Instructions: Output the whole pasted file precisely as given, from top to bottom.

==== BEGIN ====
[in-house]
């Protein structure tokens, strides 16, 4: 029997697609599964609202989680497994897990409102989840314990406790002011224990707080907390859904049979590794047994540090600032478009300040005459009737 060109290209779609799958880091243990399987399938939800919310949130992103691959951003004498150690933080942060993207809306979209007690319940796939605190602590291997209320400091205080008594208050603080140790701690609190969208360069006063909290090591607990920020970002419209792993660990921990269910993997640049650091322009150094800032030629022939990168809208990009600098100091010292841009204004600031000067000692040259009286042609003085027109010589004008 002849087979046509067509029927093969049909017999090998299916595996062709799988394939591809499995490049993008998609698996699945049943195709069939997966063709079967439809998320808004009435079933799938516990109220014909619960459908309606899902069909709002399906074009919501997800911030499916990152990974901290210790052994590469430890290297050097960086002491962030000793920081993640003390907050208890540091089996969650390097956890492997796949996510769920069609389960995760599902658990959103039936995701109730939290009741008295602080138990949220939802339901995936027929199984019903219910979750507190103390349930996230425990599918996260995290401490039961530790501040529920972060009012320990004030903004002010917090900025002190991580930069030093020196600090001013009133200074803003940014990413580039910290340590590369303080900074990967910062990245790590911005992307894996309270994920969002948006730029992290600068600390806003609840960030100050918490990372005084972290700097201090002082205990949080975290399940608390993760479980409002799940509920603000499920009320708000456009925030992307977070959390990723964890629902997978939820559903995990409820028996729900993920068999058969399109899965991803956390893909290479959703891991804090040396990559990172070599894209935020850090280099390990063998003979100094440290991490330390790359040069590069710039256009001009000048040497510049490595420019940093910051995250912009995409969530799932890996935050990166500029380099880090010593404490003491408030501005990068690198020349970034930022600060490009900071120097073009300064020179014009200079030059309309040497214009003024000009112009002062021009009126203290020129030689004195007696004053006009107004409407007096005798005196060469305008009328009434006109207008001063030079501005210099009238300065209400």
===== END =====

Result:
[in-house]
């Protein structure tokens, strides 16, 4: 029997697609599964609202989680497994897990409102989840314990406790002011224990707080907390859904049979590794047994540090600032478009300040005459009737 060109290209779609799958880091243990399987399938939800919310949130992103691959951003004498150690933080942060993207809306979209007690319940796939605190602590291997209320400091205080008594208050603080140790701690609190969208360069006063909290090591607990920020970002419209792993660990921990269910993997640049650091322009150094800032030629022939990168809208990009600098100091010292841009204004600031000067000692040259009286042609003085027109010589004008 002849087979046509067509029927093969049909017999090998299916595996062709799988394939591809499995490049993008998609698996699945049943195709069939997966063709079967439809998320808004009435079933799938516990109220014909619960459908309606899902069909709002399906074009919501997800911030499916990152990974901290210790052994590469430890290297050097960086002491962030000793920081993640003390907050208890540091089996969650390097956890492997796949996510769920069609389960995760599902658990959103039936995701109730939290009741008295602080138990949220939802339901995936027929199984019903219910979750507190103390349930996230425990599918996260995290401490039961530790501040529920972060009012320990004030903004002010917090900025002190991580930069030093020196600090001013009133200074803003940014990413580039910290340590590369303080900074990967910062990245790590911005992307894996309270994920969002948006730029992290600068600390806003609840960030100050918490990372005084972290700097201090002082205990949080975290399940608390993760479980409002799940509920603000499920009320708000456009925030992307977070959390990723964890629902997978939820559903995990409820028996729900993920068999058969399109899965991803956390893909290479959703891991804090040396990559990172070599894209935020850090280099390990063998003979100094440290991490330390790359040069590069710039256009001009000048040497510049490595420019940093910051995250912009995409969530799932890996935050990166500029380099880090010593404490003491408030501005990068690198020349970034930022600060490009900071120097073009300064020179014009200079030059309309040497214009003024000009112009002062021009009126203290020129030689004195007696004053006009107004409407007096005798005196060469305008009328009434006109207008001063030079501005210099009238300065209400």